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Dishonorable Passions: Sodomy Laws in America, 1861–2003—A Book by Professor William Eskridge ’78

William Eskridge ’78
Dishonorable Passions: Sodomy Laws in America, 1861–2003
Viking, 2008

John A. Garver Professor of Jurisprudence William N. Eskridge ’78 demonstrates that there is nothing new about the political and legal obsession with the gay rights controversy. Eskridge uses sodomy law as a lens through which to examine the social history of changing sexual attitudes in America over the past two centuries.

In the book’s introduction, Eskridge writes, “A history of the crime against nature is, in some ways, a history of American sexuality and its social and legal regulation. That is, sodomy’s tale reflects the evolution of a culture that has remained ambivalent about the morality of pleasure.”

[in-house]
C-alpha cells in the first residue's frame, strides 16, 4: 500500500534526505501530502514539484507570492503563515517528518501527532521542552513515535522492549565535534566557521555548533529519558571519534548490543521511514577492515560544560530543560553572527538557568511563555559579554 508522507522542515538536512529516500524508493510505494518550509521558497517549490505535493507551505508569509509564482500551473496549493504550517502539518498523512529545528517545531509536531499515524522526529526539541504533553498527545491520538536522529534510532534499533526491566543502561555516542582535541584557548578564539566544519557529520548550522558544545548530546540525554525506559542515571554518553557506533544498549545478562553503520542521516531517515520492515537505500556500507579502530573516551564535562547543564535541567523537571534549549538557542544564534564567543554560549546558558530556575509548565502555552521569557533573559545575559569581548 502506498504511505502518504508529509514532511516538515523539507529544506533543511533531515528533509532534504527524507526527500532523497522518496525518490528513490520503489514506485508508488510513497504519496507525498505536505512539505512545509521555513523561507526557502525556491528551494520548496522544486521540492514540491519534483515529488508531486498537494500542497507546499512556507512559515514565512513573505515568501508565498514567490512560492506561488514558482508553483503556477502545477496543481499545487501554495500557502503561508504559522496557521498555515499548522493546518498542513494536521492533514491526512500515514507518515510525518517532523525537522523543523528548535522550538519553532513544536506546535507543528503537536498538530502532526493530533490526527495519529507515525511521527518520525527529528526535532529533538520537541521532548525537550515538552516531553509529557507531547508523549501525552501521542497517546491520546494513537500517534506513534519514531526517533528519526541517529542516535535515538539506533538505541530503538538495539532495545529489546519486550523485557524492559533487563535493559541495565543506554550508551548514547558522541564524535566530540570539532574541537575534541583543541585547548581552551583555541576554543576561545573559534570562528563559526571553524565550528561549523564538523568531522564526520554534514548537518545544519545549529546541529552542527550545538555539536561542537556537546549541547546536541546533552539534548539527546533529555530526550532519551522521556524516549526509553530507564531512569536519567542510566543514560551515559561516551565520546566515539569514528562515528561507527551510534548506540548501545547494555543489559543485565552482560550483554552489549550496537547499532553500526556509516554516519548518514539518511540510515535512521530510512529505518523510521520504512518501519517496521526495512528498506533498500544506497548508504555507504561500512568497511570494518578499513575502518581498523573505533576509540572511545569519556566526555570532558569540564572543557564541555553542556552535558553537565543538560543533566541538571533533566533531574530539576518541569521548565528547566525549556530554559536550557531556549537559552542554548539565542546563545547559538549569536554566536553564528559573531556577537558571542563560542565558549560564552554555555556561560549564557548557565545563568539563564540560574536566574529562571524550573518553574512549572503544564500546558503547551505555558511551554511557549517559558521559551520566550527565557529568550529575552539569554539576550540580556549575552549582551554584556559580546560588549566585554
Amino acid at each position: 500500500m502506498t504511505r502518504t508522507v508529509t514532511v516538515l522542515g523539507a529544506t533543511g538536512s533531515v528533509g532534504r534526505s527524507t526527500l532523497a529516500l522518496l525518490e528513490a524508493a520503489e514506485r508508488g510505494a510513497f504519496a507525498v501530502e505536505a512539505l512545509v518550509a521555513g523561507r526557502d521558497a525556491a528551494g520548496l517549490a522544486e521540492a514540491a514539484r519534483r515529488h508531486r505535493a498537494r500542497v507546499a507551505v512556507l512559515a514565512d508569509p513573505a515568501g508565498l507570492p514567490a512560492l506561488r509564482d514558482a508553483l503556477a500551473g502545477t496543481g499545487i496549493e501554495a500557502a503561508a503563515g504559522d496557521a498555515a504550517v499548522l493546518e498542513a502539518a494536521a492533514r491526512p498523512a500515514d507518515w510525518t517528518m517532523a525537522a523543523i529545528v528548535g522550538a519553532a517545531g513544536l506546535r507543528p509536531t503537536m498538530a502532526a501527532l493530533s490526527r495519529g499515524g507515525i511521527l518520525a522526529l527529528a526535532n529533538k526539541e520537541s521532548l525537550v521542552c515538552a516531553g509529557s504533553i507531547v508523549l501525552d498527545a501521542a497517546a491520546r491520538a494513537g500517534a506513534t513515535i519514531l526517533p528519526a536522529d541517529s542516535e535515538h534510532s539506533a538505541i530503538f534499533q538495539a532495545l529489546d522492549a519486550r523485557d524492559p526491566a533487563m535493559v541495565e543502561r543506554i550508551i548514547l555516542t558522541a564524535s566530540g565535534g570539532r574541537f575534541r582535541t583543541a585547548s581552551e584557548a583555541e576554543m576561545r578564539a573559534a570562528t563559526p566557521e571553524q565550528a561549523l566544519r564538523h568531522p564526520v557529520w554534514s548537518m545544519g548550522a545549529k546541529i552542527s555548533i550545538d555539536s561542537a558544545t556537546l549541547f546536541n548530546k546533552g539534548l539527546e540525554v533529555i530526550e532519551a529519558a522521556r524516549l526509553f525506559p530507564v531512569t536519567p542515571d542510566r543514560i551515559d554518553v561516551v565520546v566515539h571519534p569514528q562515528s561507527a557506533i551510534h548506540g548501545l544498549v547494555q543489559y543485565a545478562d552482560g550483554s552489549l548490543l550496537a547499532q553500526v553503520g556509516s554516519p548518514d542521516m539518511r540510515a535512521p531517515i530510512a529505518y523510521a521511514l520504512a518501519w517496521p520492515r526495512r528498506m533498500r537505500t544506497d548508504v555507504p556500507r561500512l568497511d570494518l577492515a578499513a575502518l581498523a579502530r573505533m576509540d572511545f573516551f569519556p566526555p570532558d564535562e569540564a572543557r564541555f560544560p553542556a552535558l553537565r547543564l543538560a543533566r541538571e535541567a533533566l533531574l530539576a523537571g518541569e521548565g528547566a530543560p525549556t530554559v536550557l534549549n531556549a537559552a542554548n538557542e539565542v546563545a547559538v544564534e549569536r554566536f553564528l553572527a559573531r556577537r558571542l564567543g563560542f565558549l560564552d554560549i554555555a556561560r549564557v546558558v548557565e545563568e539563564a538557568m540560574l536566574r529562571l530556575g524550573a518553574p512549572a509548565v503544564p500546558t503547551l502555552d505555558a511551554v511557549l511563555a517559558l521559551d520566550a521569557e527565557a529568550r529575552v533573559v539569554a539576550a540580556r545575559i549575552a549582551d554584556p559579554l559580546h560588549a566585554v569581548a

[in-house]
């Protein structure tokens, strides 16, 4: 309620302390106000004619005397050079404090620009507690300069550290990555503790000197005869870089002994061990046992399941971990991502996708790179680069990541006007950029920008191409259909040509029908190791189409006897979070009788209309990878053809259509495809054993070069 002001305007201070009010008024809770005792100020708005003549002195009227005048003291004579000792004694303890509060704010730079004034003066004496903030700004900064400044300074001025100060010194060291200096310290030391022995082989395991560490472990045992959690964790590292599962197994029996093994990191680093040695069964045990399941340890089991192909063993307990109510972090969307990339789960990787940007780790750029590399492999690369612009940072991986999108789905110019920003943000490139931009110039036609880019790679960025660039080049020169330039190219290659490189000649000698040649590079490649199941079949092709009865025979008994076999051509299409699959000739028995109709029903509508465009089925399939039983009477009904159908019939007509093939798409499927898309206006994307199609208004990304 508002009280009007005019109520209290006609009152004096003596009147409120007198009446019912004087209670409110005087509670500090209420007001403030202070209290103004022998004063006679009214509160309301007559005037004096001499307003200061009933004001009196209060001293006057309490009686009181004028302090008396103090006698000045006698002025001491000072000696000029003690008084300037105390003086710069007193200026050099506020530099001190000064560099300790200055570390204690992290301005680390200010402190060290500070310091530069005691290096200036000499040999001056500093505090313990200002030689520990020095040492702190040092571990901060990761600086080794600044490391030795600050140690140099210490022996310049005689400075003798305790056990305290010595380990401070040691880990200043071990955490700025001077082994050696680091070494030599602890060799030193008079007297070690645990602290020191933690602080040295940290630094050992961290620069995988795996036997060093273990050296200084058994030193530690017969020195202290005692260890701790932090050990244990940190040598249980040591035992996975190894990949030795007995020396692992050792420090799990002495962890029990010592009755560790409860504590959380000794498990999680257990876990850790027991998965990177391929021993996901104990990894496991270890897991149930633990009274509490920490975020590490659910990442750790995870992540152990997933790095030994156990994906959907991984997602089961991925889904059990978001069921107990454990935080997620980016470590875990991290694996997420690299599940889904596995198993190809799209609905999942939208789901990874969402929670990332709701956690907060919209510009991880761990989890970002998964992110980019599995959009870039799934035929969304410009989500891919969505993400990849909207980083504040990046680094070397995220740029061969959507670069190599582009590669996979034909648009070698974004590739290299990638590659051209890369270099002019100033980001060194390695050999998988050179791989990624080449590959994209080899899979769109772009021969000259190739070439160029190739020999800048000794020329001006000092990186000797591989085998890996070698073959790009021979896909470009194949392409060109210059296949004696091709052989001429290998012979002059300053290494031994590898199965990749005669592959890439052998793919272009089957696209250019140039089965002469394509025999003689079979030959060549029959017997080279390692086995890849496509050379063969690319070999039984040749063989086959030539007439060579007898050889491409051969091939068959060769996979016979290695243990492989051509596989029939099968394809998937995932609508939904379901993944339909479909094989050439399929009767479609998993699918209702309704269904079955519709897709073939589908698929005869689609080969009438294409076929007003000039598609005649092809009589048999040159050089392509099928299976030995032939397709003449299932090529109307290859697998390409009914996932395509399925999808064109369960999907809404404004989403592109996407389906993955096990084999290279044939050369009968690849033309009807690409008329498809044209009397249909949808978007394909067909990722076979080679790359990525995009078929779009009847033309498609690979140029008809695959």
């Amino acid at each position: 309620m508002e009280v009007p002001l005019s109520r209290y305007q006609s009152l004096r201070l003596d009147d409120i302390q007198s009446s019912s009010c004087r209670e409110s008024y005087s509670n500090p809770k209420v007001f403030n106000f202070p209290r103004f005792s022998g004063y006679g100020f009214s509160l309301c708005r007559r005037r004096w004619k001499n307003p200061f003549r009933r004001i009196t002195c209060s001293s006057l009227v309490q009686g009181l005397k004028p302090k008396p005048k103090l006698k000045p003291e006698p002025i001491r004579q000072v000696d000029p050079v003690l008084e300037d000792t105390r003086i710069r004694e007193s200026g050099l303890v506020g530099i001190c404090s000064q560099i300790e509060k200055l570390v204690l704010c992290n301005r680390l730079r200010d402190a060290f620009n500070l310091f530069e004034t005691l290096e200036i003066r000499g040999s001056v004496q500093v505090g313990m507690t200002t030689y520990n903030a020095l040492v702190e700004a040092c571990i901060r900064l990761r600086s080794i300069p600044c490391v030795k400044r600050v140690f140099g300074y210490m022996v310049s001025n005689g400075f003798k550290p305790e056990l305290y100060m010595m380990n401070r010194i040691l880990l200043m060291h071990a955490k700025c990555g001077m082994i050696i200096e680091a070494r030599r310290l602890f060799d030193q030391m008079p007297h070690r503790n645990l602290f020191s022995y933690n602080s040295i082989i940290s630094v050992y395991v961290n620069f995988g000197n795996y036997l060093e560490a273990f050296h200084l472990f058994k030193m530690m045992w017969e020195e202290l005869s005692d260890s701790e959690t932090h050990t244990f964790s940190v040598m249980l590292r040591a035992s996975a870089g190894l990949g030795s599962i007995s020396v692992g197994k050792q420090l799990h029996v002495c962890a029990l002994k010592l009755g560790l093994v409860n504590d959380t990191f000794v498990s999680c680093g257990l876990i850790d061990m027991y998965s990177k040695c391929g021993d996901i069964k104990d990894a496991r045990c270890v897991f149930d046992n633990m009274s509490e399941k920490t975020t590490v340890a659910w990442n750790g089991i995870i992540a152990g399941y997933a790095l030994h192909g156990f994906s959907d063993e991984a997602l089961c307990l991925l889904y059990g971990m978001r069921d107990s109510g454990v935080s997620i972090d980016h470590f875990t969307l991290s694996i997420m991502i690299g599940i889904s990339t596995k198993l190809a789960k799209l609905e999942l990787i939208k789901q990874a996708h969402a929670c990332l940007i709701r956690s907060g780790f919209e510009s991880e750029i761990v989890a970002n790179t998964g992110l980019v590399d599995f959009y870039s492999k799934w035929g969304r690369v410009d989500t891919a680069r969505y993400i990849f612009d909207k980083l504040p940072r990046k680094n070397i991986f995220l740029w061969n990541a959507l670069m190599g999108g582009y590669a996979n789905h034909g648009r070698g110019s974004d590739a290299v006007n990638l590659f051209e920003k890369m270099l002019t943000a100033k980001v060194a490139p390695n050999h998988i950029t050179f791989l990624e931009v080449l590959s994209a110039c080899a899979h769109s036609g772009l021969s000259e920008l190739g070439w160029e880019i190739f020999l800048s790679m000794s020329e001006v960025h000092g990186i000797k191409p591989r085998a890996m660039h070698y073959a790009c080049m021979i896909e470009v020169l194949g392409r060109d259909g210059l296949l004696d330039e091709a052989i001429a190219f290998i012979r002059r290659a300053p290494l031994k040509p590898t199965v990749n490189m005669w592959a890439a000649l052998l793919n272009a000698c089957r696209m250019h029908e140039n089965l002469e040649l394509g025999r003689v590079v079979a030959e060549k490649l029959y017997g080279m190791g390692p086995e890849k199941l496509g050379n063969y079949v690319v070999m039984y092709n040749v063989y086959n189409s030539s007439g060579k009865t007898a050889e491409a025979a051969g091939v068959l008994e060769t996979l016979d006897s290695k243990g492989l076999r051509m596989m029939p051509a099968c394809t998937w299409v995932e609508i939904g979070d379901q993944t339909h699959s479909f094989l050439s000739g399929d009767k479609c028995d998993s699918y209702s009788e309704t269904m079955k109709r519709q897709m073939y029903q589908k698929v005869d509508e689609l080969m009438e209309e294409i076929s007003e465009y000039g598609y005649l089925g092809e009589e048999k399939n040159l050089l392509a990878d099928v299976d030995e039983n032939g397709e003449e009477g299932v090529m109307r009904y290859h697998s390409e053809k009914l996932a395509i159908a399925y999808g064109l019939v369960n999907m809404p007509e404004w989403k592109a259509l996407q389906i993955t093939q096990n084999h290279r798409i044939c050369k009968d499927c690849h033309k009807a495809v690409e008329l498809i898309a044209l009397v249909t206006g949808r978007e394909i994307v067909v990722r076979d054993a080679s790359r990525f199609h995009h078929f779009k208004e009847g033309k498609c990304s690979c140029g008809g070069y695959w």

Beginning with the American colonies and early states, which prohibited sodomy as a “crime against nature,” Eskridge traces changes in American laws and attitudes through the 2003 Lawrence v. Texas decision. With dramatic stories of both the hunted (Walt Whitman and Margaret Mead) and the hunters (Earl Warren and J. Edgar Hoover), Dishonorable Passions reveals how American sodomy laws affected the lives of both homosexual and heterosexual Americans throughout history.